How did you get your first big break?
I started my studies with a three-year degree in video game development. Last year, the school allowed each student to create anything related to the world of video games as a final project. I had the idea of creating a boxing robot, which was animated from a real time motion capture suit.
With Unreal Engine 4 I adapted a scene, where the robot boxed to the rhythm of the cameras and I could create a cinematic that still surprises many people today. Alwyn Hunt, co-founder of The Rookies, contacted me to make a breakdown of my project in the blog and this opened many doors to a promising future as a 3D artist. From here, I started to develop a portfolio good enough to be able to apply to the companies I was most interested in at the time.
Describe the journey you took into your current role?
When Gameloft published the offer to work as a Junior Environment Artist, I did not hesitate to send my resume and portfolio. After a week I received a call from human resources to start with the selection process and they sent me the art test to assess what level I had as an artist and if I really deserved the position in the company.
I remember being a little nervous because it was the first time I was able to have a foot in the door of the video game industry. Luckily, everything went very well, I passed the art test and got to the final interview which involved a chat with the Art Director and the Lead Artist.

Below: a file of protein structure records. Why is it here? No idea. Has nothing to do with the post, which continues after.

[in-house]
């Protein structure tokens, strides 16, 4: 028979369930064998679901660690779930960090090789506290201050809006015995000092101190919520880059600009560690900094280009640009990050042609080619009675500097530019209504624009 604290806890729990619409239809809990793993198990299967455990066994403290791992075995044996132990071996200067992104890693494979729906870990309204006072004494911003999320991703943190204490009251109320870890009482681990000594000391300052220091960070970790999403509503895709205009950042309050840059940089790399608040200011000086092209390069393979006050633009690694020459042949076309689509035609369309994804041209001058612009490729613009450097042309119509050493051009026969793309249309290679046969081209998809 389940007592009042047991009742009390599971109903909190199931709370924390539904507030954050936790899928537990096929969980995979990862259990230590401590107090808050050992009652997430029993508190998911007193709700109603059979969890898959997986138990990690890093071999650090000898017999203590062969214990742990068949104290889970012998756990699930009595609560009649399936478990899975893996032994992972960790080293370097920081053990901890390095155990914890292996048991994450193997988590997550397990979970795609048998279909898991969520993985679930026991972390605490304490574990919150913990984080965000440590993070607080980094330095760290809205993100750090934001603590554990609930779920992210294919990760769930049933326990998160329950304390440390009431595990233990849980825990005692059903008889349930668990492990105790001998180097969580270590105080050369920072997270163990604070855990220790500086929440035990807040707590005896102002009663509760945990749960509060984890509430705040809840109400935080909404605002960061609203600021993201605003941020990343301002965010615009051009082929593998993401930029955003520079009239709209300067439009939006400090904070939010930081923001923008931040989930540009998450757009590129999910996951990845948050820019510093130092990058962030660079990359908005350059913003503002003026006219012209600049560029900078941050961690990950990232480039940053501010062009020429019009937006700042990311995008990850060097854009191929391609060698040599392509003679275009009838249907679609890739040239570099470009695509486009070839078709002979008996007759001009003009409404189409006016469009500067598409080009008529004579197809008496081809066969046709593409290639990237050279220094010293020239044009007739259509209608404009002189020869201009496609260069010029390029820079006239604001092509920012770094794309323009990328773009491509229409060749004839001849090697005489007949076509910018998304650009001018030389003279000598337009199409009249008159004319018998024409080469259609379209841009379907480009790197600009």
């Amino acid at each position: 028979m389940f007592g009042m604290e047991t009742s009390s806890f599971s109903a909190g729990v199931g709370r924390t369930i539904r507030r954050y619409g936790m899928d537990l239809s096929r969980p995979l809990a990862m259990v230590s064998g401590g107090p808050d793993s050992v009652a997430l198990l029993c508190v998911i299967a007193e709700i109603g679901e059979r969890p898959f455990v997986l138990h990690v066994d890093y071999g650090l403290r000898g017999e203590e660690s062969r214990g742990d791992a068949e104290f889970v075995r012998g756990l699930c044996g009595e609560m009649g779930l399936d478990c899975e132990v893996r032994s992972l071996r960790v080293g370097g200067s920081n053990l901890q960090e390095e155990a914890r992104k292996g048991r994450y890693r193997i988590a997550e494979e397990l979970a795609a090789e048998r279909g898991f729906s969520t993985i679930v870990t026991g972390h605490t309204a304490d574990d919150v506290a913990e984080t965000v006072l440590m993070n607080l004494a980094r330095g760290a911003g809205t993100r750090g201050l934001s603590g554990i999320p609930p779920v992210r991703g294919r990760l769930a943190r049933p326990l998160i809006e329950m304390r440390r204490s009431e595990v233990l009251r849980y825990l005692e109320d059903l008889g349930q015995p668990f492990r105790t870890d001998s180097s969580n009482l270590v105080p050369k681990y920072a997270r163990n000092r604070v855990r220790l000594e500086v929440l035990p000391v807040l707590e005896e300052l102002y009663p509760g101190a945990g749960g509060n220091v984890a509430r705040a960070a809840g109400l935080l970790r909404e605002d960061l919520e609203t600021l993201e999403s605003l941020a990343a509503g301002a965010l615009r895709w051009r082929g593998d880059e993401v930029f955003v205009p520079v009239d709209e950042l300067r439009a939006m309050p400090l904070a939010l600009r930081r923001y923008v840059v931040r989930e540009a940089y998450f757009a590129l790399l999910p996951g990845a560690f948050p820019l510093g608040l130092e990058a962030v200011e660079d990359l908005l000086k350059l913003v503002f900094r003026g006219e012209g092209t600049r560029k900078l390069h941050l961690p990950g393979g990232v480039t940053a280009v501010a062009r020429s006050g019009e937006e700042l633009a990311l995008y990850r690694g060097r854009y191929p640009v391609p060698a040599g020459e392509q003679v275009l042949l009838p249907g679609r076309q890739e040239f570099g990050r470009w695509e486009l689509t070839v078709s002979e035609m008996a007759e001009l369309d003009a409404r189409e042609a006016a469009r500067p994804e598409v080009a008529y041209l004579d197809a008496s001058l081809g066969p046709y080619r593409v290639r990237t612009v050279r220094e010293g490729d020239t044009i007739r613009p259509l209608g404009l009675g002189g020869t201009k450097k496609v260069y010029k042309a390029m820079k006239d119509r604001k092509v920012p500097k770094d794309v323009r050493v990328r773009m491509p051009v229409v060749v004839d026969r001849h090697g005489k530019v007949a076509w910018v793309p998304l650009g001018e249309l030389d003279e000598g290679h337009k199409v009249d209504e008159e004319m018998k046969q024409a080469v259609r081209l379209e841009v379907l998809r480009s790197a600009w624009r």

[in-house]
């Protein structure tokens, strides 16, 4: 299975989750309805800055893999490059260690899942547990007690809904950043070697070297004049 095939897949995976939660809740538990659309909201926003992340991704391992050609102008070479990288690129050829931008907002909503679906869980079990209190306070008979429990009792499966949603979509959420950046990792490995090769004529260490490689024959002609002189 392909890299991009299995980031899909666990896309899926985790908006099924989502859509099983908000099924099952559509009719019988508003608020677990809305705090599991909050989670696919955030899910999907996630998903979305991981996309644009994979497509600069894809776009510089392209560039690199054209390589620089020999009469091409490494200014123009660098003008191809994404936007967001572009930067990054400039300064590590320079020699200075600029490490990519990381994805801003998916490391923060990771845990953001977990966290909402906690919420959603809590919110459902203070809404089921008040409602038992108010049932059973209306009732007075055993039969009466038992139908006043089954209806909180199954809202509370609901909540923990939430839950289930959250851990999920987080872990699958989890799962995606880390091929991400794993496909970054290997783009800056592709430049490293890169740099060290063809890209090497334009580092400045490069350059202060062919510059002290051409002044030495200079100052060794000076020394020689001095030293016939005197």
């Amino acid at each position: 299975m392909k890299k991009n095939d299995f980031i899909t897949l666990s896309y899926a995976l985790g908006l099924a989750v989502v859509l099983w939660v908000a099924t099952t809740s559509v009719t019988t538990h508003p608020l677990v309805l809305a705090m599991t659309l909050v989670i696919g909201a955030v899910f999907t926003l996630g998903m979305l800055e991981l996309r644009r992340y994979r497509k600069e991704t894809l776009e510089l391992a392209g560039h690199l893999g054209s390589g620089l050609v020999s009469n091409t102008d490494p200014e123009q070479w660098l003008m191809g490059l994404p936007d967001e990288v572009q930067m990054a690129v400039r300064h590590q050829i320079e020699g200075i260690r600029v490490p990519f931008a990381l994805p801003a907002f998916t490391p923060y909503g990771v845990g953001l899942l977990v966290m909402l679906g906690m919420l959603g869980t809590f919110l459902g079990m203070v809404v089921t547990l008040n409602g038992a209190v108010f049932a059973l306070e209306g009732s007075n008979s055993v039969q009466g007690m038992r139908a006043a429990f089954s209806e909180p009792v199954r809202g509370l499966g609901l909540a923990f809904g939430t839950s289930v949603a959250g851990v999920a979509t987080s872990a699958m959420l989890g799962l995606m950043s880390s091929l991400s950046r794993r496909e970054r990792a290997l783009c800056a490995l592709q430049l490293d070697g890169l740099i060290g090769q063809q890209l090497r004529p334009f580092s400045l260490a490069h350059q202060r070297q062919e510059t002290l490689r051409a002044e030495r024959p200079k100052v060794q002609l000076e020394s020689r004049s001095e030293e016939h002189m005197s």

Within a week they called me back to give me the good news that I was part of the Gameloft team! We started to process the contracts as soon as possible, and I fondly look back on this day as the best day of my professional life.
Day in the life
Describe a typical day for you and your team?
Because of the pandemic the work is telematic, so I try to pretend we are in the office saying good morning at the beginning of the day and saluting eachother at the end of it.
If we need something from each other or have doubts about a process we are working on, we can rely on video conference to communicate with teammates. We always try to make the day as pleasant as possible by focusing on the work and accompanying it with small moments of laughter and fun.
If we were in the office it would be very different since there is a room where a good breakfast awaits you, another room where you can play video games and take a short break, and a terrace with wonderful views of the Sagrada Familia (a famous monument that represents the city of Barcelona). Surely, the day will come when we will meet together without a screen separating us.